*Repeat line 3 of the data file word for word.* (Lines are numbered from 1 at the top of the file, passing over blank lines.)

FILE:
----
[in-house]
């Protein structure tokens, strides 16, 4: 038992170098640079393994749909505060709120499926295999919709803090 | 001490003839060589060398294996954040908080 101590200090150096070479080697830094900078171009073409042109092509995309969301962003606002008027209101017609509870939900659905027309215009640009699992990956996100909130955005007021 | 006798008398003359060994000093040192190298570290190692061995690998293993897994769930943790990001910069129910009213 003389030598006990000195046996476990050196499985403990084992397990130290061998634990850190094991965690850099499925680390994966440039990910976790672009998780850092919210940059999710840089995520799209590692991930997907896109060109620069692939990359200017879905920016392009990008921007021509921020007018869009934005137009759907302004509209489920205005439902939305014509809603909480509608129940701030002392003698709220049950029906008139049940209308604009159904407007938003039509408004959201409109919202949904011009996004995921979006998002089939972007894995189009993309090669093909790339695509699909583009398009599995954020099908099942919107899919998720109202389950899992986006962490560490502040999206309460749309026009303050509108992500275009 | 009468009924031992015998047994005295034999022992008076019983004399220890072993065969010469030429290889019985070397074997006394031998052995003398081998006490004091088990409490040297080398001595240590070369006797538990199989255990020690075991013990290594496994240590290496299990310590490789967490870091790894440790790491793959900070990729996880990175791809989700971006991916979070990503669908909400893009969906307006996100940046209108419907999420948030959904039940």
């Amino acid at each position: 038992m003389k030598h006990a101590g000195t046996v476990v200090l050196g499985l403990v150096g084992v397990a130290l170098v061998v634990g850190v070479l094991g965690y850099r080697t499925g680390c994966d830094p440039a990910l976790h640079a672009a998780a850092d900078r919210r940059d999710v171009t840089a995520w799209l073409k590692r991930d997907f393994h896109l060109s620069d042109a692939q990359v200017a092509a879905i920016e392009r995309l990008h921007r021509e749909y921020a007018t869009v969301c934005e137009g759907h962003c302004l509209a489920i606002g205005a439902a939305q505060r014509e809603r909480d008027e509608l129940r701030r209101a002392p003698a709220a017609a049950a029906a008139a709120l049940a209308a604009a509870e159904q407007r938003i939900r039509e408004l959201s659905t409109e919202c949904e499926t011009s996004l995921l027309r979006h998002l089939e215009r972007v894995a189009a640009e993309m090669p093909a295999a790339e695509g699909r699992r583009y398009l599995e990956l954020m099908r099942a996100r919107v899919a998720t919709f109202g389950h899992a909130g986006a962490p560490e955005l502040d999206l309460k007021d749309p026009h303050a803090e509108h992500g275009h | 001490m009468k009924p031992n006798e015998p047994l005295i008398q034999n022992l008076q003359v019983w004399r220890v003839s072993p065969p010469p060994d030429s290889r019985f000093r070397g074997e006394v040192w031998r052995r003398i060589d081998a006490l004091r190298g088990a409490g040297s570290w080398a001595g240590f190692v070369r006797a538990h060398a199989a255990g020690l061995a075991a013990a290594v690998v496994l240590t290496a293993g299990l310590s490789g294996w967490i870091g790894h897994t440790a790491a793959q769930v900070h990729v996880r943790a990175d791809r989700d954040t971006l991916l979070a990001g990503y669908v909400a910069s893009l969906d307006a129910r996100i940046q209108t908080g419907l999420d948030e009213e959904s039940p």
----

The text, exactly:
């Amino acid at each position: 038992m003389k030598h006990a101590g000195t046996v476990v200090l050196g499985l403990v150096g084992v397990a130290l170098v061998v634990g850190v070479l094991g965690y850099r080697t499925g680390c994966d830094p440039a990910l976790h640079a672009a998780a850092d900078r919210r940059d999710v171009t840089a995520w799209l073409k590692r991930d997907f393994h896109l060109s620069d042109a692939q990359v200017a092509a879905i920016e392009r995309l990008h921007r021509e749909y921020a007018t869009v969301c934005e137009g759907h962003c302004l509209a489920i606002g205005a439902a939305q505060r014509e809603r909480d008027e509608l129940r701030r209101a002392p003698a709220a017609a049950a029906a008139a709120l049940a209308a604009a509870e159904q407007r938003i939900r039509e408004l959201s659905t409109e919202c949904e499926t011009s996004l995921l027309r979006h998002l089939e215009r972007v894995a189009a640009e993309m090669p093909a295999a790339e695509g699909r699992r583009y398009l599995e990956l954020m099908r099942a996100r919107v899919a998720t919709f109202g389950h899992a909130g986006a962490p560490e955005l502040d999206l309460k007021d749309p026009h303050a803090e509108h992500g275009h | 001490m009468k009924p031992n006798e015998p047994l005295i008398q034999n022992l008076q003359v019983w004399r220890v003839s072993p065969p010469p060994d030429s290889r019985f000093r070397g074997e006394v040192w031998r052995r003398i060589d081998a006490l004091r190298g088990a409490g040297s570290w080398a001595g240590f190692v070369r006797a538990h060398a199989a255990g020690l061995a075991a013990a290594v690998v496994l240590t290496a293993g299990l310590s490789g294996w967490i870091g790894h897994t440790a790491a793959q769930v900070h990729v996880r943790a990175d791809r989700d954040t971006l991916l979070a990001g990503y669908v909400a910069s893009l969906d307006a129910r996100i940046q209108t908080g419907l999420d948030e009213e959904s039940p």